There are many important demands for us to fight for – equal pay; free, state-of-the-art health care that meets women’s needs; safe pregnancy, safe childbirth, safe abortion. With effective campaigning, we can win real victories for women in these and other areas. Take, for example, the demand that every woman should have free access to high-quality maternity care. With our eyes on this goal, we fight for (and we can win) longer maternity leave, more midwives, wider availability of painkillers. But the demand will not be realised in full under the present economic system. Capital will not pay for the nurseries, the doctors, the time off work, the hospital beds, the clinics, the research, technology and medication to give all women in the world real control and real choice. That can only be done under a system that deploys resources to where they are needed rather than to where they can be hoarded. The demand ‘free, high-quality maternity care’ guides us in the immediate demands that we fight for, and also points to the need to change the way that society is organised. It is a transitional demand. It links the demonstration we hold this afternoon with the world we are trying to build in the future. It helps people who become active on one issue to see how that fits into a system of oppression and to reach their own conclusions about how the world needs to change.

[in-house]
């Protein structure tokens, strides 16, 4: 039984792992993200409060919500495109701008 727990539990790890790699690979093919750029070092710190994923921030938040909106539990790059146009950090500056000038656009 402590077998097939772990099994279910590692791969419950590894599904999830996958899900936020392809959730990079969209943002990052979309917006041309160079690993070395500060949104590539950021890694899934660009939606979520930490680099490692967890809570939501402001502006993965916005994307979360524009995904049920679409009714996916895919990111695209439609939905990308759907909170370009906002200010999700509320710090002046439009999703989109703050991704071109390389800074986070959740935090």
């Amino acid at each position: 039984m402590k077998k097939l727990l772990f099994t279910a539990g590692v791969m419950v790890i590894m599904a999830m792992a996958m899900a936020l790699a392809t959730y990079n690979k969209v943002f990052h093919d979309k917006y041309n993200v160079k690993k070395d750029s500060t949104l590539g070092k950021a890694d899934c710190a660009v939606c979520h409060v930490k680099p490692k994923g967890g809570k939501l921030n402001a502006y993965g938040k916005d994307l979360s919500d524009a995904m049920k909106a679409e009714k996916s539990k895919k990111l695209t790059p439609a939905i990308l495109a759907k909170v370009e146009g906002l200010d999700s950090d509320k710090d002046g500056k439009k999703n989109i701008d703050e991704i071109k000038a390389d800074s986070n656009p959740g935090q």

The issues that will inspire the greatest number of women are those that are relevant to the greatest number of women. The ‘glass ceiling’ blocks the career progress of some professional women. Lack of nurseries, cuts in healthcare, attacks on abortion rights, education cuts and safety concerns on public transport affect millions of women. Workers’ Liberty believes that a new women’s movement should be based on issues such as these – it should base itself on the needs and involvement of working-class women.
This is not just because working-class women are the most oppressed. It is not an issue of hierarchy, or of setting a sociological qualification for women to join the movement. It is simply that a movement based on working-class women will mobilise the largest number of women, and will stir up the class that has the power to change society. This focus will help prevent a repetition of past slippages into elitism, introspection and irrelevance.